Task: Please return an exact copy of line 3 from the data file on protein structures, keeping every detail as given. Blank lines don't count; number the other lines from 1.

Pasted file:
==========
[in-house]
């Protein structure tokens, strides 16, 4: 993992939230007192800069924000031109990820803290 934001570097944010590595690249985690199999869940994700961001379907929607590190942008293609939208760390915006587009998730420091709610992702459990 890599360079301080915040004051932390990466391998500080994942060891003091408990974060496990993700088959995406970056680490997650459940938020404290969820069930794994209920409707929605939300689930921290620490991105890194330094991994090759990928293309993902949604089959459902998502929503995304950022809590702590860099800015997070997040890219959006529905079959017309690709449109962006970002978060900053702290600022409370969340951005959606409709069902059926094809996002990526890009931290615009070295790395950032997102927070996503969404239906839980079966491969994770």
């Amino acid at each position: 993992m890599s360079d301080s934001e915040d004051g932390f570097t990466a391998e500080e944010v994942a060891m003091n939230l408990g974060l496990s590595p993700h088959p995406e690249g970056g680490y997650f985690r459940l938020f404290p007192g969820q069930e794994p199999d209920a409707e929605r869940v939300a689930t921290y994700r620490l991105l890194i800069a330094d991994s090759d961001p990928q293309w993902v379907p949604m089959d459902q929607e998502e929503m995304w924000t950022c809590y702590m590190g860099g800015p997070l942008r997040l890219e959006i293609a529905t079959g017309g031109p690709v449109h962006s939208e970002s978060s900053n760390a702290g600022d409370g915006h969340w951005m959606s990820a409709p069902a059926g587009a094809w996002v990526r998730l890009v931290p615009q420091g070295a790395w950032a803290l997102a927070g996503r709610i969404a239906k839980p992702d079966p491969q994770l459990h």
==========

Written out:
């Amino acid at each position: 993992m890599s360079d301080s934001e915040d004051g932390f570097t990466a391998e500080e944010v994942a060891m003091n939230l408990g974060l496990s590595p993700h088959p995406e690249g970056g680490y997650f985690r459940l938020f404290p007192g969820q069930e794994p199999d209920a409707e929605r869940v939300a689930t921290y994700r620490l991105l890194i800069a330094d991994s090759d961001p990928q293309w993902v379907p949604m089959d459902q929607e998502e929503m995304w924000t950022c809590y702590m590190g860099g800015p997070l942008r997040l890219e959006i293609a529905t079959g017309g031109p690709v449109h962006s939208e970002s978060s900053n760390a702290g600022d409370g915006h969340w951005m959606s990820a409709p069902a059926g587009a094809w996002v990526r998730l890009v931290p615009q420091g070295a790395w950032a803290l997102a927070g996503r709610i969404a239906k839980p992702d079966p491969q994770l459990h």